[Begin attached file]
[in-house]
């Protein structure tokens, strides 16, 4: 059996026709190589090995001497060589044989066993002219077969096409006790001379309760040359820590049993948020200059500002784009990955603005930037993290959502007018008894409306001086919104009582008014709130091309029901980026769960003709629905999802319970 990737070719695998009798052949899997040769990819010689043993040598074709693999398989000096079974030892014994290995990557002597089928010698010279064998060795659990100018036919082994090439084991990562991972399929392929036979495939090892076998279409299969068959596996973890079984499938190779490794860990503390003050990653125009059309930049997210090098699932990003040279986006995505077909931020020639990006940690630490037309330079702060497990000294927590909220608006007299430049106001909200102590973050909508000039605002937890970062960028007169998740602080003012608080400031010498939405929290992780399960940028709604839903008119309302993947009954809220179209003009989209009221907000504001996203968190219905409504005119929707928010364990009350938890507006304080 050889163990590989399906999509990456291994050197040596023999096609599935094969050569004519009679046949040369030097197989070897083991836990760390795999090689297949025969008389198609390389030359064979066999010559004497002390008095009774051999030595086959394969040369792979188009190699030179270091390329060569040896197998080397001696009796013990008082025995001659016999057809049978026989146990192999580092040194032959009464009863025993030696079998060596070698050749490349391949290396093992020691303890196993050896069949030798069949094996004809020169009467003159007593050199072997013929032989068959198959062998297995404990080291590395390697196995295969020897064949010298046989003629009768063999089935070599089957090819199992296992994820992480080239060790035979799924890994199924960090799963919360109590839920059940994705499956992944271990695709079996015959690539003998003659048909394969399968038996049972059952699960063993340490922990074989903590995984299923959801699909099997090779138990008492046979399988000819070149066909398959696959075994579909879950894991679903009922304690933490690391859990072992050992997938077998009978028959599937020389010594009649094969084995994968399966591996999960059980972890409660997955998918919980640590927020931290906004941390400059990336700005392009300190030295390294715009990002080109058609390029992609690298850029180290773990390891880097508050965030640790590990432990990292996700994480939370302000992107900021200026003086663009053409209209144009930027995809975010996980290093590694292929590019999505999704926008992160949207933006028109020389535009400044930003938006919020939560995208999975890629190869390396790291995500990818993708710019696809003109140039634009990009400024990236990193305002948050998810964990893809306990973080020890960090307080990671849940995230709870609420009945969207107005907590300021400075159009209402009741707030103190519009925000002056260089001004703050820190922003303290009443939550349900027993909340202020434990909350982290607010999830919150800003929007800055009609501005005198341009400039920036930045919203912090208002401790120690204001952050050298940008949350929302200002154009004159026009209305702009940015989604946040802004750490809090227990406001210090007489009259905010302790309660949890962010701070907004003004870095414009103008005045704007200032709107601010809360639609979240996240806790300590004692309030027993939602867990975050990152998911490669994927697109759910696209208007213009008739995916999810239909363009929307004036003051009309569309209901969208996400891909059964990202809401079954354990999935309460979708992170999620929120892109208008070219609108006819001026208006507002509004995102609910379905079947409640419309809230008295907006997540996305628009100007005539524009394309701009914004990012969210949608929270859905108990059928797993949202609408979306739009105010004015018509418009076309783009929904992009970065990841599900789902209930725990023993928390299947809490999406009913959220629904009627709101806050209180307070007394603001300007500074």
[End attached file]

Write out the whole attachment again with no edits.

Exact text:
[in-house]
């Protein structure tokens, strides 16, 4: 059996026709190589090995001497060589044989066993002219077969096409006790001379309760040359820590049993948020200059500002784009990955603005930037993290959502007018008894409306001086919104009582008014709130091309029901980026769960003709629905999802319970 990737070719695998009798052949899997040769990819010689043993040598074709693999398989000096079974030892014994290995990557002597089928010698010279064998060795659990100018036919082994090439084991990562991972399929392929036979495939090892076998279409299969068959596996973890079984499938190779490794860990503390003050990653125009059309930049997210090098699932990003040279986006995505077909931020020639990006940690630490037309330079702060497990000294927590909220608006007299430049106001909200102590973050909508000039605002937890970062960028007169998740602080003012608080400031010498939405929290992780399960940028709604839903008119309302993947009954809220179209003009989209009221907000504001996203968190219905409504005119929707928010364990009350938890507006304080 050889163990590989399906999509990456291994050197040596023999096609599935094969050569004519009679046949040369030097197989070897083991836990760390795999090689297949025969008389198609390389030359064979066999010559004497002390008095009774051999030595086959394969040369792979188009190699030179270091390329060569040896197998080397001696009796013990008082025995001659016999057809049978026989146990192999580092040194032959009464009863025993030696079998060596070698050749490349391949290396093992020691303890196993050896069949030798069949094996004809020169009467003159007593050199072997013929032989068959198959062998297995404990080291590395390697196995295969020897064949010298046989003629009768063999089935070599089957090819199992296992994820992480080239060790035979799924890994199924960090799963919360109590839920059940994705499956992944271990695709079996015959690539003998003659048909394969399968038996049972059952699960063993340490922990074989903590995984299923959801699909099997090779138990008492046979399988000819070149066909398959696959075994579909879950894991679903009922304690933490690391859990072992050992997938077998009978028959599937020389010594009649094969084995994968399966591996999960059980972890409660997955998918919980640590927020931290906004941390400059990336700005392009300190030295390294715009990002080109058609390029992609690298850029180290773990390891880097508050965030640790590990432990990292996700994480939370302000992107900021200026003086663009053409209209144009930027995809975010996980290093590694292929590019999505999704926008992160949207933006028109020389535009400044930003938006919020939560995208999975890629190869390396790291995500990818993708710019696809003109140039634009990009400024990236990193305002948050998810964990893809306990973080020890960090307080990671849940995230709870609420009945969207107005907590300021400075159009209402009741707030103190519009925000002056260089001004703050820190922003303290009443939550349900027993909340202020434990909350982290607010999830919150800003929007800055009609501005005198341009400039920036930045919203912090208002401790120690204001952050050298940008949350929302200002154009004159026009209305702009940015989604946040802004750490809090227990406001210090007489009259905010302790309660949890962010701070907004003004870095414009103008005045704007200032709107601010809360639609979240996240806790300590004692309030027993939602867990975050990152998911490669994927697109759910696209208007213009008739995916999810239909363009929307004036003051009309569309209901969208996400891909059964990202809401079954354990999935309460979708992170999620929120892109208008070219609108006819001026208006507002509004995102609910379905079947409640419309809230008295907006997540996305628009100007005539524009394309701009914004990012969210949608929270859905108990059928797993949202609408979306739009105010004015018509418009076309783009929904992009970065990841599900789902209930725990023993928390299947809490999406009913959220629904009627709101806050209180307070007394603001300007500074």